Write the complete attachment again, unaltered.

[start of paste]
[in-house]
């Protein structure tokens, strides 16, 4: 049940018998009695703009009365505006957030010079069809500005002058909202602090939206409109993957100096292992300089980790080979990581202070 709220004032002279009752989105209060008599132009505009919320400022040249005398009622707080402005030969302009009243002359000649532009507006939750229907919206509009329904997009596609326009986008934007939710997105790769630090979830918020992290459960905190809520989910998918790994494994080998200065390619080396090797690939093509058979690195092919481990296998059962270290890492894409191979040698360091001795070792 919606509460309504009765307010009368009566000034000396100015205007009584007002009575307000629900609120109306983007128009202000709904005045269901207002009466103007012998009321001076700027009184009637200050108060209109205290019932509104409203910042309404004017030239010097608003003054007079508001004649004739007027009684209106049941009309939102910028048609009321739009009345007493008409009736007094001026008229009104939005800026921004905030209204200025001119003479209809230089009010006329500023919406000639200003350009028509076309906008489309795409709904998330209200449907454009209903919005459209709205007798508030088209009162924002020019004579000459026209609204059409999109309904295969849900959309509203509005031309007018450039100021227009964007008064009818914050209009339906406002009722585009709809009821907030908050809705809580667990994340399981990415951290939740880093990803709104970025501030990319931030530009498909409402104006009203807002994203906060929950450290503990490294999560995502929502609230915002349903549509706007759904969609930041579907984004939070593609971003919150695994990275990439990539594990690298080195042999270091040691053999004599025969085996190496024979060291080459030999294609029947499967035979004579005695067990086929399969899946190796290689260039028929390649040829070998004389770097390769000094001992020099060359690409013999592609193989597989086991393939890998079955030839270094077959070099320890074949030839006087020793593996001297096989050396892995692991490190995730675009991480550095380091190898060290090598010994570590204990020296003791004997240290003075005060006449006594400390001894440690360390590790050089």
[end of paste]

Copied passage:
[in-house]
């Protein structure tokens, strides 16, 4: 049940018998009695703009009365505006957030010079069809500005002058909202602090939206409109993957100096292992300089980790080979990581202070 709220004032002279009752989105209060008599132009505009919320400022040249005398009622707080402005030969302009009243002359000649532009507006939750229907919206509009329904997009596609326009986008934007939710997105790769630090979830918020992290459960905190809520989910998918790994494994080998200065390619080396090797690939093509058979690195092919481990296998059962270290890492894409191979040698360091001795070792 919606509460309504009765307010009368009566000034000396100015205007009584007002009575307000629900609120109306983007128009202000709904005045269901207002009466103007012998009321001076700027009184009637200050108060209109205290019932509104409203910042309404004017030239010097608003003054007079508001004649004739007027009684209106049941009309939102910028048609009321739009009345007493008409009736007094001026008229009104939005800026921004905030209204200025001119003479209809230089009010006329500023919406000639200003350009028509076309906008489309795409709904998330209200449907454009209903919005459209709205007798508030088209009162924002020019004579000459026209609204059409999109309904295969849900959309509203509005031309007018450039100021227009964007008064009818914050209009339906406002009722585009709809009821907030908050809705809580667990994340399981990415951290939740880093990803709104970025501030990319931030530009498909409402104006009203807002994203906060929950450290503990490294999560995502929502609230915002349903549509706007759904969609930041579907984004939070593609971003919150695994990275990439990539594990690298080195042999270091040691053999004599025969085996190496024979060291080459030999294609029947499967035979004579005695067990086929399969899946190796290689260039028929390649040829070998004389770097390769000094001992020099060359690409013999592609193989597989086991393939890998079955030839270094077959070099320890074949030839006087020793593996001297096989050396892995692991490190995730675009991480550095380091190898060290090598010994570590204990020296003791004997240290003075005060006449006594400390001894440690360390590790050089």